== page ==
Senate Armed Services Committee Chairman Jack Reed (D-RI) acknowledged that the request is “among the largest in history,” but said it reflected the “reality of the national security challenges we face.”
“With this strong budget, President Biden is prioritizing the safety and well-being of the American people. Some will inevitably say the topline is too much, while others will claim it is not enough. I say America’s defense budget should be guided by our values, needs, and national security strategy,” he said.
However, Republican defense hawks say the defense budget needs to be higher due to inflation under the Biden administration.
The top Republican on the Senate Armed Services Committee Roger Wicker (R-MS) called the defense budget request “woefully inadequate and disappointing.”
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“The President’s defense budget is woefully inadequate and disappointing. It does not even resource his own National Defense Strategy to protect our country from growing threats around the world. This defense budget is a serious indication of President Biden’s failure to prioritize national security,” he said in a statement.
House Armed Services Committee Chairman Mike Rogers (R-AL) also slammed the defense budget.
“A budget that proposes to increase non-defense spending at more than twice the rate of defense is absurd. The president’s incredibly misplaced priorities send all the wrong messages to our adversaries,” he said in a statement.
Rep. Claudia Tenney (R-NY) called the defense portion an effective “cut,” due to inflation.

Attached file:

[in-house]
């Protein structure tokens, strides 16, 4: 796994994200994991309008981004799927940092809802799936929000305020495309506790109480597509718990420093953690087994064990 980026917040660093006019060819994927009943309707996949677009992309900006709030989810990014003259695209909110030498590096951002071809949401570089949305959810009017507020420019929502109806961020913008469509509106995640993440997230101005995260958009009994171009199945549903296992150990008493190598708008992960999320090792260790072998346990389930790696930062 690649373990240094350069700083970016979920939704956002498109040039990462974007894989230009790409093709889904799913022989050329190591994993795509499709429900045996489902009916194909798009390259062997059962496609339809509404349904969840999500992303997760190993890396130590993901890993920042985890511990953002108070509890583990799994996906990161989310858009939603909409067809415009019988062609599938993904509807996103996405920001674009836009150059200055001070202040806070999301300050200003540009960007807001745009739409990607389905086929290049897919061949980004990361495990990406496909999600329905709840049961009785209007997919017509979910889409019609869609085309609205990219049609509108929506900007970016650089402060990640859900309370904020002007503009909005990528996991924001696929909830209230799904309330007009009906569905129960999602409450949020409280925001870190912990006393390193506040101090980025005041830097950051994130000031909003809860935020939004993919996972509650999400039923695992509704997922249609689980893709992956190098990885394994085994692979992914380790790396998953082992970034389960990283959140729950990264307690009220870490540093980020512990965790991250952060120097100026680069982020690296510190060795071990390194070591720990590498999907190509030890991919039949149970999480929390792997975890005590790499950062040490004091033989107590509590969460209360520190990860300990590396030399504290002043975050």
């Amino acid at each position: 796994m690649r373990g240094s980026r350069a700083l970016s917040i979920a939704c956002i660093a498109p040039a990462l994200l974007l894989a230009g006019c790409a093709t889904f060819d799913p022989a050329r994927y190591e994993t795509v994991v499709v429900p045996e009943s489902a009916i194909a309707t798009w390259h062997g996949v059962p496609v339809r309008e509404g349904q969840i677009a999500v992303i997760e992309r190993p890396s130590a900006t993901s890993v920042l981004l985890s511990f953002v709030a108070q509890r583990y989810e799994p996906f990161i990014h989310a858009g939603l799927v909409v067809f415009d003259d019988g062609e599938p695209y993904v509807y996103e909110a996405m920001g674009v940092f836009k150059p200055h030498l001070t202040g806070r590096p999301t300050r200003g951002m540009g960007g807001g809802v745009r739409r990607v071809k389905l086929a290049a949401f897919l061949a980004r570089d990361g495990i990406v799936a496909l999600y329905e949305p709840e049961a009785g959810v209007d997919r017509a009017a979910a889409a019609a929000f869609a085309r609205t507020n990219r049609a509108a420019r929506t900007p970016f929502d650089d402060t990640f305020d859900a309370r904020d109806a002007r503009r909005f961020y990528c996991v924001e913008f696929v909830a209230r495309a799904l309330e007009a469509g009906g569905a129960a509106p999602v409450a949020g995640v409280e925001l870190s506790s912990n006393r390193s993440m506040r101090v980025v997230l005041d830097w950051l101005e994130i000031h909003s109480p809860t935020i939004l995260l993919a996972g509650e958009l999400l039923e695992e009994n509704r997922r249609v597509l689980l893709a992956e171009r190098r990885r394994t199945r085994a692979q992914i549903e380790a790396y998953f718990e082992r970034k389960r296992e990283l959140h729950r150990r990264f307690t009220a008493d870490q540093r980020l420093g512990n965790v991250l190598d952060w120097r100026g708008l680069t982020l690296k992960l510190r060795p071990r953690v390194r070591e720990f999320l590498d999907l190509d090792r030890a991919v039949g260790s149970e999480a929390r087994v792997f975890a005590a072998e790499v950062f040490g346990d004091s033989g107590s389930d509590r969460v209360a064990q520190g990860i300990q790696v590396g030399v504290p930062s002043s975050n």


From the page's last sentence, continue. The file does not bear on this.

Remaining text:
“The defense portion of the budget proposed by Biden is effectively a cut as the 3.2% increase doesn’t keep pace with inflation and the cost to refill depleted supplies around the world. Our greatest adversaries, China and Russia, continue to ramp up military expenditures, which pose a grave threat to U.S. security at home and abroad,” she said in a statement.
The administration did not include a full breakdown of what that money would be used for. A detailed breakdown will be released on March 13.
However, the Biden administration did highlight funding for key priorities.
The request would include a pay increase for the military and Department of Defense civilian employees of 5.2 percent, the largest increase since 2002 amid record inflation.
It would also provide $9.1 billion for its Pacific Deterrence Initiative to enhance the U.S. military presence in the Indo-Pacific in the face of an increasingly aggressive China, as well as $6 billion to support NATO and Ukraine.
The final defense budget will likely be higher as it does not yet factor in additional emergency war funding for Ukraine, which will likely be requested by the administration and welcomed by Republicans and Democrats alike.
William Hartung, a senior research fellow at the non-interventionist think-tank Quincy Institute for Responsible Statecraft, wrote in a piece Thursday:
Adding in likely emergency military aid packages for Ukraine later this year plus the potential tens of billions of dollars in Congressional add-ons could push total spending for national defense to as much as $950 billion or more for FY 2024.
“The result could be the highest military budget since World War II, far higher than at the peaks of the Korean or Vietnam Wars or the height of the Cold War,” he said.